Finding the perfect housemate is a journey many of us embark upon with excitement and trepidation.

It’s important to consider potential housemates carefully. After all, you’re inviting someone to share your space, routines, and life.

It has been said that you don’t know someone until you live with them – and if you’re on the hunt for a housemate, this can literally be the case.

We’ve all heard, or maybe even lived, those horror stories about nightmare housemates, so evaluating potential housemates based on shared interests, routines, and communication styles can set the foundation for an easy living arrangement.

Ultimately, the right housemate can become not just someone with whom you share a roof but a companion in your renting journey.

Here are 3 green flags that signal you’ve found a housemate match made in rental heaven.

Green Flag #1. You share similar lifestyles

Let’s talk vibes. Imagine having a housemate who shares your passion for Saturday morning yoga sessions, spontaneous karaoke nights, or impromptu baking escapades.

Finding lifestyle similarities with your roommate can create a special bond beyond just sharing a living space. Whether you enjoy travelling, watching movies, or cooking, having common interests can lead to a fulfilling roommate relationship.

It’s like having a friend who is always up for an adventure, encourages you to stay active, and can join you for a late-night snack. Your home can become a place of shared experiences and fun moments when your daily routines align.

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Green Flag #2. They’re financially stable

When choosing a housemate, it’s important to consider their financial stability. A financially stable roommate pays rent on time and shows responsible money management, making your shared living experience much smoother.

Imagine the peace of mind when bills are settled without drama. Choosing a housemate with a steady income and good money sense sets you up for a roommate journey where budgeting is a breeze.

Green Flag #3. Spaces that suit everyone

Imagine a living room that can also serve as a collaborative zone, a kitchen that inspires culinary creativity, and a shared workspace that is the centre of productivity.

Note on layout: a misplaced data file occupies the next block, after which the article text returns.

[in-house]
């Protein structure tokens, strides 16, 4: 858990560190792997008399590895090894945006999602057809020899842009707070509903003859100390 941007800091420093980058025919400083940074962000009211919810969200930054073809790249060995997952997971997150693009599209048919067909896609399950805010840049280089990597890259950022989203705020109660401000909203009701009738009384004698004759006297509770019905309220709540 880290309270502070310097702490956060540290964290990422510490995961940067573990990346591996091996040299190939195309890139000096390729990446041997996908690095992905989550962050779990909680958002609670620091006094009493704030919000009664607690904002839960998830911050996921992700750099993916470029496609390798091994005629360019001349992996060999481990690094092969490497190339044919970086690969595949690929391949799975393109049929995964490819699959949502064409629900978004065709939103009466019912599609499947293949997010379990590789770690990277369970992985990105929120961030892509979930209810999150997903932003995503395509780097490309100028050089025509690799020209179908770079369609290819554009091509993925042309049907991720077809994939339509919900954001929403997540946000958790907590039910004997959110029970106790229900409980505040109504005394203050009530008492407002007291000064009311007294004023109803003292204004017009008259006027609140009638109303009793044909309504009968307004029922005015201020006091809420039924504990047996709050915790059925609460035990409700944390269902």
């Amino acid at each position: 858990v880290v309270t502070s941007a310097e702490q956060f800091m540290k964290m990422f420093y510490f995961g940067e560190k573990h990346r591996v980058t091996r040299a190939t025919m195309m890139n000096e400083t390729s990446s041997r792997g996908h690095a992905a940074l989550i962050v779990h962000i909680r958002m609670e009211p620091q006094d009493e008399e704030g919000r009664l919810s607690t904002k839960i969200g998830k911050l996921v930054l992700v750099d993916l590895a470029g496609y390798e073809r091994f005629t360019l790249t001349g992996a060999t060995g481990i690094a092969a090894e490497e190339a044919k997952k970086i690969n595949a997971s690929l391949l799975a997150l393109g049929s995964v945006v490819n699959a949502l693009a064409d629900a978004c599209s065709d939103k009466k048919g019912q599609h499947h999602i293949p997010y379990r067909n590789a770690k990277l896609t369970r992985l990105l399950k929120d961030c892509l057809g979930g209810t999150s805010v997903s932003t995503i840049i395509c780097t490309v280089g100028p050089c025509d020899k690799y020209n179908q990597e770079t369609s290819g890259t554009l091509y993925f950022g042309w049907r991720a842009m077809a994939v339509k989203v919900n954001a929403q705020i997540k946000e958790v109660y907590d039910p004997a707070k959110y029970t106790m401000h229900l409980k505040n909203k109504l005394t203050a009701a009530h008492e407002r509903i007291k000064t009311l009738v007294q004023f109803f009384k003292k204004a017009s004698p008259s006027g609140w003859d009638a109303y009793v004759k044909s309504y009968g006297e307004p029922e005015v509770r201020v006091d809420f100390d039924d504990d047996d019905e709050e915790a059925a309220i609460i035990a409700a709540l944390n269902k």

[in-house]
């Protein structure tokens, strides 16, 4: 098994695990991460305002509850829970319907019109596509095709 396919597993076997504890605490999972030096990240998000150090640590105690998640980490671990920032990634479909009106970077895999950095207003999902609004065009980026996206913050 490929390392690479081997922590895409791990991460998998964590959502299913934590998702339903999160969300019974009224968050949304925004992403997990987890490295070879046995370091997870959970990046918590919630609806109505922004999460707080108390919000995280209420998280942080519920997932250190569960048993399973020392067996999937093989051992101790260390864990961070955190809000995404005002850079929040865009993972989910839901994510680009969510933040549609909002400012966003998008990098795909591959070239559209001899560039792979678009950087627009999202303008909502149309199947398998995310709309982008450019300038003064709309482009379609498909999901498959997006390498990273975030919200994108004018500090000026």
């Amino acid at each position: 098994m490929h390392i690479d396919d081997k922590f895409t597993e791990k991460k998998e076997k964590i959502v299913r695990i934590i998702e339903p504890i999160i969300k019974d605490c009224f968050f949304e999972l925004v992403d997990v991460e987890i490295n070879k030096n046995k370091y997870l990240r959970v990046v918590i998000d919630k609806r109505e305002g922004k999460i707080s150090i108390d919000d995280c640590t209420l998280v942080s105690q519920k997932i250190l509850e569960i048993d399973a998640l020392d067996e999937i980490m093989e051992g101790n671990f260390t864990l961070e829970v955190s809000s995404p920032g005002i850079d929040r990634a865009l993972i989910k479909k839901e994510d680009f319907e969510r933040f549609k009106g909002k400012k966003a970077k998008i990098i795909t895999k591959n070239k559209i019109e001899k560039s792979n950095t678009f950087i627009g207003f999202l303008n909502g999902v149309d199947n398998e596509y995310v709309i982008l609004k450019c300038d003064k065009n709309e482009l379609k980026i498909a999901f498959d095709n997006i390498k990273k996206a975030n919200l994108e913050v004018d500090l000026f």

When your potential roommate’s work style aligns with yours, you’re in for a partnership that enhances your professional and personal lives. Finding a housemate whose energy aligns with your shared spaces is like striking gold.

What are some other important factors to consider when choosing a housemate?

  • Clear and open communication =  Avoid misunderstandings, keep household harmony
  • Similar cleaning habits = Prevent clashes over tidiness
  • Compatible schedules = Better coordination and a smoother routine
  • Respect for privacy = A positive living experience
  • Shared pet preferences = Influences your compatibility
  • Matching noise tolerance = Ensures your comfort
  • Stable rental history = Adds reliability 
  • Conflict resolution skills = Fosters a healthy environment
  • Agree on shared responsibilities = Maintains balance and fairness

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What are my lease options when I’m sharing?

The Residential Tenancies Act 1997 doesn’t cover the rights and responsibilities of co-tenants in relation to each other, so here are the basic lease agreements and what you need to know.

  1. Co-tenant: As a co-tenant, your name and the names of other tenants are on the tenancy agreement, making you all share equal rights and obligations. All co-tenants are liable for any debts incurred, and the landlord can hold any co-tenant responsible for the entire debt.
  2. Head-tenant: As the head-tenant, you have your name on the tenancy agreement for the premises, live at the premises, and sublet a part of it to another person under a separate written agreement. This person is your sub-tenant, and you are their landlord. Contact your local tenancy body for information about your rights and obligations.
  3. Sub-tenant: You are a sub-tenant if you rent from a tenant whose name is on the tenancy agreement. They have sublet part of the premises to you under a separate written agreement. The tenant you rent from is the head-tenant, and you have the same rights and obligations as a tenant in relation to the head-tenant, who is your landlord.
  4. Boarder or lodger: You are considered a boarder/lodger if you rent a portion of the premises from either the owner or a tenant who lives there and retains control over the entirety of the premises.
  5. None of the above: If none of the options apply to you, seek advice from your local Tenants’ Advice and Advocacy Service.

Shared living is about more than just splitting the rent. So, take your time, ask the right questions, and trust your instincts. With these tips, you’ll be well on your way to cohabitation bliss. Happy housemate hunting! is Australia's largest company dedicated to renters and is owned and operated by ASX-listed Limited (RNT:ASX). For over 15 years, has exclusively focused on making renters' lives easier by making it easier to find a property, secure it, move in and pay rent.